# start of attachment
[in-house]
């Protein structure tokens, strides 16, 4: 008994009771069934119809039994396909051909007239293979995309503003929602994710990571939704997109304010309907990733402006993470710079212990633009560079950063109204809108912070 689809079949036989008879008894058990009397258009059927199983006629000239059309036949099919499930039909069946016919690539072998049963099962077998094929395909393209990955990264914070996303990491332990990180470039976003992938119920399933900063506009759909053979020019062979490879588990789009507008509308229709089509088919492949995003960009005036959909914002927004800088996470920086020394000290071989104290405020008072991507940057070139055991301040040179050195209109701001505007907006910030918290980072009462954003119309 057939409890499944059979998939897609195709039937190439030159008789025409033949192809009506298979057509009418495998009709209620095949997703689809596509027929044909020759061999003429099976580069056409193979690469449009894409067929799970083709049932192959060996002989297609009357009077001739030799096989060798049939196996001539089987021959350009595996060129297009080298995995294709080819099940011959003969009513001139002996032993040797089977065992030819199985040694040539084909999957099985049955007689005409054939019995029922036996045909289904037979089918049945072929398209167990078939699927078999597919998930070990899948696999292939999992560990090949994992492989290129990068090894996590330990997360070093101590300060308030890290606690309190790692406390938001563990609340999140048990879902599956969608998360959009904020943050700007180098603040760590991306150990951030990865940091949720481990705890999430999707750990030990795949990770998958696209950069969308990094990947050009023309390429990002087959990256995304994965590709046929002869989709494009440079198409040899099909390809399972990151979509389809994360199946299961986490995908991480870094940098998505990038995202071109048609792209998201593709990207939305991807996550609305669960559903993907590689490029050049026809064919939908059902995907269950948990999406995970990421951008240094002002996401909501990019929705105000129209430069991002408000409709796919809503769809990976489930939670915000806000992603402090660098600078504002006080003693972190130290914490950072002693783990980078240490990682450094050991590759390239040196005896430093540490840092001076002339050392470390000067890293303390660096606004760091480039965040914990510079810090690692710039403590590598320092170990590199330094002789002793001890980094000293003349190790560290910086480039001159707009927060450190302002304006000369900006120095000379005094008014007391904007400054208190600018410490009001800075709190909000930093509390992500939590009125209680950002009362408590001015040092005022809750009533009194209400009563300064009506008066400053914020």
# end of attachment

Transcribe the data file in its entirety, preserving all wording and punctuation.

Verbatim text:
[in-house]
């Protein structure tokens, strides 16, 4: 008994009771069934119809039994396909051909007239293979995309503003929602994710990571939704997109304010309907990733402006993470710079212990633009560079950063109204809108912070 689809079949036989008879008894058990009397258009059927199983006629000239059309036949099919499930039909069946016919690539072998049963099962077998094929395909393209990955990264914070996303990491332990990180470039976003992938119920399933900063506009759909053979020019062979490879588990789009507008509308229709089509088919492949995003960009005036959909914002927004800088996470920086020394000290071989104290405020008072991507940057070139055991301040040179050195209109701001505007907006910030918290980072009462954003119309 057939409890499944059979998939897609195709039937190439030159008789025409033949192809009506298979057509009418495998009709209620095949997703689809596509027929044909020759061999003429099976580069056409193979690469449009894409067929799970083709049932192959060996002989297609009357009077001739030799096989060798049939196996001539089987021959350009595996060129297009080298995995294709080819099940011959003969009513001139002996032993040797089977065992030819199985040694040539084909999957099985049955007689005409054939019995029922036996045909289904037979089918049945072929398209167990078939699927078999597919998930070990899948696999292939999992560990090949994992492989290129990068090894996590330990997360070093101590300060308030890290606690309190790692406390938001563990609340999140048990879902599956969608998360959009904020943050700007180098603040760590991306150990951030990865940091949720481990705890999430999707750990030990795949990770998958696209950069969308990094990947050009023309390429990002087959990256995304994965590709046929002869989709494009440079198409040899099909390809399972990151979509389809994360199946299961986490995908991480870094940098998505990038995202071109048609792209998201593709990207939305991807996550609305669960559903993907590689490029050049026809064919939908059902995907269950948990999406995970990421951008240094002002996401909501990019929705105000129209430069991002408000409709796919809503769809990976489930939670915000806000992603402090660098600078504002006080003693972190130290914490950072002693783990980078240490990682450094050991590759390239040196005896430093540490840092001076002339050392470390000067890293303390660096606004760091480039965040914990510079810090690692710039403590590598320092170990590199330094002789002793001890980094000293003349190790560290910086480039001159707009927060450190302002304006000369900006120095000379005094008014007391904007400054208190600018410490009001800075709190909000930093509390992500939590009125209680950002009362408590001015040092005022809750009533009194209400009563300064009506008066400053914020």